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My Blog Has Moved!

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My Blog Has Moved!

I’m not done blogging, but am doing so now from my new website, ArianeCooks.com.  You’ll find all the blogs I’ve already posted here, plus new video blogs I’ve begun making recently.  Also, there is lots of background on me as well as info about the chef services I offer.

I’ve already added two how-to video blogs: one on how to make homemade beet dye that will turn food INCREDIBLE colors naturally, and one on how you can superfood up smoothies in a tasty way.  Thanks for having followed BaringFruit, and I look forward to hearing from you at the ArianeCooks blog!

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Cantaloupe Pudding in Any Season (raw, vegan, gluten-free, sugar-free)

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This weekend we went to visit my parents, and my mother gave us an enormous and wonderful array of fruit she’d dried to take home. We’ve got gallon size bags of raisins, bananas, cantaloupe, and pineapple, all of which are dried to just chewy, not firm/shelf-stable and will stay fresh indefinitely in the fridge.

I’m known to be a little bit kooky when it comes to finishing things; I’ll often ask Ace to slow down on eating something special so that we don’t run out too fast, and it’s been on more than one occasion that  perishables have gone bad because I didn’t want them to be gone and so, didn’t finish them.  It is in this frame of mind that I told Ace after we last were gifted dried cantaloupe to not go through it so quickly, only these days I am a wee bit forgetful… so I didn’t realize there was still a bag of dried cantaloupe left in until we brought home everything from our trip last night and I reorganized the fridge’s dried fruit area.  Having no idea what to do with it, since now we have a lot more and there is only so much dried cantaloupe that people can eat, I decided this afternoon to reconstitute it and make it into a pudding.  Thankfully, my experiment turned out quite nicely! You could follow this same process for any other mild-flavored dried fruit that you have an excess of.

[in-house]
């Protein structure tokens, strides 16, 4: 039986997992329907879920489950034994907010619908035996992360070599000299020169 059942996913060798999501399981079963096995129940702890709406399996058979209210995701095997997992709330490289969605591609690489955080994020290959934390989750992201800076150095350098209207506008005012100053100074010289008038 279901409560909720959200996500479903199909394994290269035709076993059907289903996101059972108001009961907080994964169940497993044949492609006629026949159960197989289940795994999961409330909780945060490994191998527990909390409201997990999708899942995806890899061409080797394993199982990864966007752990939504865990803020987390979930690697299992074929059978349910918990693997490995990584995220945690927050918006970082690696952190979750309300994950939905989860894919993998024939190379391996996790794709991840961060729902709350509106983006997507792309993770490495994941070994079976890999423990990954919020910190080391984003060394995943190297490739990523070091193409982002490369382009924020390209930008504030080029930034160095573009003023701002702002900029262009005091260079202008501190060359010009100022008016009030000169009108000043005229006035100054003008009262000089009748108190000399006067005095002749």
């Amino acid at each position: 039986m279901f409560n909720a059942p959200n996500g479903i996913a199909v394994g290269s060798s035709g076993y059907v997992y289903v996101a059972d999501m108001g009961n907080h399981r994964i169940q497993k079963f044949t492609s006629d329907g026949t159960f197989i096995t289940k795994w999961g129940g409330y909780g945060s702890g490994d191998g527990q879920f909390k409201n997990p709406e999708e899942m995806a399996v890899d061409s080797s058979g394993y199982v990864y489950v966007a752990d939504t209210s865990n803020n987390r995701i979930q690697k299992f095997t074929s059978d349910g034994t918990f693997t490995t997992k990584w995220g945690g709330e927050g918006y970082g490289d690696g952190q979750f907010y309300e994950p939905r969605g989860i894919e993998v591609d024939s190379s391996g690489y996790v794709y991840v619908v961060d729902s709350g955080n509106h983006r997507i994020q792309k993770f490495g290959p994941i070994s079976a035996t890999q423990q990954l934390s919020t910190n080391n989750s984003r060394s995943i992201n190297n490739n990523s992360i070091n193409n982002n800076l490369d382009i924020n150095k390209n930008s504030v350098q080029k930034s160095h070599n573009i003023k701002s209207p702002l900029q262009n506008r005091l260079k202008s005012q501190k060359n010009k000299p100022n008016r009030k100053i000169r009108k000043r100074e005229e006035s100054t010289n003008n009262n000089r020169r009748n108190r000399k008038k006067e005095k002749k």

Dried Cantaloupe Pudding:
3 cups sliced dried cantaloupe
1/4 cup coconut oil
1/4 cup soaking water
12 frozen raspberries
juice of 1/2 a lemon
2 tbls lecithin powder
zest of 1/4 lemon
3/4 tsp lemon extract
a few drops of stevia, if needed

Soak dried melon in warm water for about half an hour until soft, then drain (reserve 1/4 cup soaking water). Add all ingredients into a high-powered blender, and blend until creamy and smooth. The raspberries were purely for color, as without them the pudding is rather beige; they help it obtain a more yellow tone. You could also add turmeric, which I didn’t because I have a new VitaMix pitcher and don’t want to discolor it.